So how can tax and financial planning vendors, as well as government agencies make sure they ace the next tax-season test and keep their customers happy? Here a few easy steps every organization can use to bring their digital performance to the next level and deliver grade-A experiences:
1) Cut the Clutter
Applications and websites in every industry, including financial services, are sometimes guilty of the bad habit of packing in all kinds of "bells and whistles" (videos, animations, pop-up chats, etc.) in an effort to be as eye-catching as possible. Unfortunately, this noise actually backfires more often than not as most of these so-called "enhancements" are often hosted on CDNs or driven by third-party applications. Thus, performance problems with these widgets can have a profoundly negative impact on the overall digital experience, and can be difficult to diagnose and understand without a robust application performance management (APM) strategy.
Organizations that are serious about improving the digital experience can often benefit most by considering what their site doesn't need rather than what to add. You might be surprised how simplifying rather than adding more features and gimmicks can really make a positive impact. There is little point to continually adding functionality that falls on the periphery of a site's main purpose if it comes at the expense of overall performance. Most of these odds and ends can end up being more trouble than they're worth if you look at the big picture and the mission end-users are really on when they come to the site.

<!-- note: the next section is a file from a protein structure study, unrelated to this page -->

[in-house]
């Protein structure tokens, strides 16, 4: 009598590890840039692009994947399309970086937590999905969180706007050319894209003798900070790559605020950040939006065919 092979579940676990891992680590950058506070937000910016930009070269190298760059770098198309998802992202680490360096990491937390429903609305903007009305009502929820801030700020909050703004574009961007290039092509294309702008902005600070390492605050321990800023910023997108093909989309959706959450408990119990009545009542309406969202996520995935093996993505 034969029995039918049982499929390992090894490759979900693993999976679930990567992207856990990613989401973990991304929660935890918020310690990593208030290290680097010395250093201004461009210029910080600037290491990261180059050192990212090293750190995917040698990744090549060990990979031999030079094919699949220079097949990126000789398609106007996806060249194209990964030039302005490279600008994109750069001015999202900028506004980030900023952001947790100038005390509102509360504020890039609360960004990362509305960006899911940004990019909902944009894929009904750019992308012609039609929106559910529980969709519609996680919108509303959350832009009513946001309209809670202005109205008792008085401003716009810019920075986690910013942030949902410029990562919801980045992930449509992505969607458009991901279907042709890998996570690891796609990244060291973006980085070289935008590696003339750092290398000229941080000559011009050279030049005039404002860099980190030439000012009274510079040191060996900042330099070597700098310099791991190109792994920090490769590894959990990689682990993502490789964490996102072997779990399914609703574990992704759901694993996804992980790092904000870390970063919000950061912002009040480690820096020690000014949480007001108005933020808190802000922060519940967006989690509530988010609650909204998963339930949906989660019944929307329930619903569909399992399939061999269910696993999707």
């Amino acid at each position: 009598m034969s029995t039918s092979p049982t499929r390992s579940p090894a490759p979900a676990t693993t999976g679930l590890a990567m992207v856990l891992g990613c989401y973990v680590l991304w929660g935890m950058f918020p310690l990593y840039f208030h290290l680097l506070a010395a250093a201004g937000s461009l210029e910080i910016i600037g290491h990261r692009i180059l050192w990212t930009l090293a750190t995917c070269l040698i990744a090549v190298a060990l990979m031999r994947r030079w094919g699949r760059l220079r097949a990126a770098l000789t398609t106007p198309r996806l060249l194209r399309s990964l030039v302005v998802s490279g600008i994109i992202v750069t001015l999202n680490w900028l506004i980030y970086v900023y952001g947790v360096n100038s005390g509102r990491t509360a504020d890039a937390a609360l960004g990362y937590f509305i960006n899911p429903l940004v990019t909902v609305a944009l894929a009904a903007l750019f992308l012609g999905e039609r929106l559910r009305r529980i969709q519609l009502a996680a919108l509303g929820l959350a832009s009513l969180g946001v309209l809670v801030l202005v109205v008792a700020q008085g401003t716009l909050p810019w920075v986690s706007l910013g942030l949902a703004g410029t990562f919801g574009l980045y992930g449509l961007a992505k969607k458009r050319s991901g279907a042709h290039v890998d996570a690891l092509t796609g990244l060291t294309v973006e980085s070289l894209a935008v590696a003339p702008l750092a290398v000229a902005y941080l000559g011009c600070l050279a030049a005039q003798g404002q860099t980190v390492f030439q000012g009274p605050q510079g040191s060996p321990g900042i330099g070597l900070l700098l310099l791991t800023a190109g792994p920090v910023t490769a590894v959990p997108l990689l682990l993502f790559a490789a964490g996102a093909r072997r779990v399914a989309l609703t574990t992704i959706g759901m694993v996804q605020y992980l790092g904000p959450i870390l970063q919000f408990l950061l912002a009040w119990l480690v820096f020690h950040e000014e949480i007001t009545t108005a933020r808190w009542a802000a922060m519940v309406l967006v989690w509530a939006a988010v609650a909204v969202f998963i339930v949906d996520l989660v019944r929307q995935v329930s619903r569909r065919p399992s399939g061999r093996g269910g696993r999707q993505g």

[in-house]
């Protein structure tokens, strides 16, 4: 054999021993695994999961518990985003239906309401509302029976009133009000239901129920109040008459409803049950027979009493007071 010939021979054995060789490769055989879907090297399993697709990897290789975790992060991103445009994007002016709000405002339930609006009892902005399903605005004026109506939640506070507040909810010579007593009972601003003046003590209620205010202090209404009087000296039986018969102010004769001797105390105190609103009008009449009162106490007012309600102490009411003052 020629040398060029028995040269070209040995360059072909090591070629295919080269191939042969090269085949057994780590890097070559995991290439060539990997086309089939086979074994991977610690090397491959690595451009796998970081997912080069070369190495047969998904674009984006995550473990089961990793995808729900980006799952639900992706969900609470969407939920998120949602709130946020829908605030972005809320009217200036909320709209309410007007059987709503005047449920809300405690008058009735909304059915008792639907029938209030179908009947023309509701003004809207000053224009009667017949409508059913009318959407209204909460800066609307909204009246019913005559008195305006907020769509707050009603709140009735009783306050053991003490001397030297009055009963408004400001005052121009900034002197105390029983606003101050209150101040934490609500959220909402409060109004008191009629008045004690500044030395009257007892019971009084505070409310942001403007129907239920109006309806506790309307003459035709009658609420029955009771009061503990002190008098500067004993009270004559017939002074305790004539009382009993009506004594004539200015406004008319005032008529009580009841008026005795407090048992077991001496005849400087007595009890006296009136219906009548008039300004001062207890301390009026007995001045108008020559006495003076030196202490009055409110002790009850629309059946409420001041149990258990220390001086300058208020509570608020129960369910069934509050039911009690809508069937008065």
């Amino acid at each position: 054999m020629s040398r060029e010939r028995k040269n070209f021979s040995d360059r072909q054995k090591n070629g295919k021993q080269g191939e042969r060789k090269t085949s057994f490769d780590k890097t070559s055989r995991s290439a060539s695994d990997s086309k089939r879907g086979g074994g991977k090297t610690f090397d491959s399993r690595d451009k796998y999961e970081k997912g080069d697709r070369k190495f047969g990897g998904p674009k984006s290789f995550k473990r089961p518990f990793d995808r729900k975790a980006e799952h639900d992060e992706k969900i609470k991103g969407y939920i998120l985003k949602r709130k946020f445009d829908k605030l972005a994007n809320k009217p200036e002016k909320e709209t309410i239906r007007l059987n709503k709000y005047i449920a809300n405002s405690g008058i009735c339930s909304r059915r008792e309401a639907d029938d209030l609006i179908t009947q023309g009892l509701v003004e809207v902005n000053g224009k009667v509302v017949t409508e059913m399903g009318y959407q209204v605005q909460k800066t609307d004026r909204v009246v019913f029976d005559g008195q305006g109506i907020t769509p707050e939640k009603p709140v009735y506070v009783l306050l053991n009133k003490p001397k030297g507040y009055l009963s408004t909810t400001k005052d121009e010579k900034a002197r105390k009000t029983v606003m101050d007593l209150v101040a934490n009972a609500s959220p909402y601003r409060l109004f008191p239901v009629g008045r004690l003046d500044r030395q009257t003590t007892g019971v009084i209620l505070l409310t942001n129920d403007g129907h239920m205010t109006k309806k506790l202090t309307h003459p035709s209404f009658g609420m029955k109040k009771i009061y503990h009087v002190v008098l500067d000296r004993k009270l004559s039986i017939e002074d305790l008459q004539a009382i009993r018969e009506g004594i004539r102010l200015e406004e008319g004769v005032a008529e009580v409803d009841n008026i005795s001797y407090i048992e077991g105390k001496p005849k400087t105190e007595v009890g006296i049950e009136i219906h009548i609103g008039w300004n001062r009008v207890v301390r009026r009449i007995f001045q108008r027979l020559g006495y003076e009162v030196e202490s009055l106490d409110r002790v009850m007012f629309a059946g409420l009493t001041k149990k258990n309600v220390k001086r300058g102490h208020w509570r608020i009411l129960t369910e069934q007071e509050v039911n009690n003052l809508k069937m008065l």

2) Understand the need for speed
Thanks to the Google effect, user expectations are sky high today and only getting higher. Users simply will not tolerate a slow site. Whether they are accessing a tax preparation or filing service via their desktop, laptop, tablet or phone, they typically will wait three seconds and no longer. In the digital world, first impressions are lasting impressions and sites only get one chance to perform. A site that slows down or bugs out under pressure loses users, and often does so for good. Those who abandoned a site in 2015 will not be back in 2016.
3) Focus on the user
When preparing for a peak event, it is easy to run broad sampling tests and come away with a vague impression that a site is fine. However, organizations that don't make an effort to see things from the end-users' perspective don't have an accurate idea of what these users actually experience. Sampling provides only a rough idea, but there is huge risk in oversimplifying — especially since customers' experiences vary depending on the devices used and myriad other variables.
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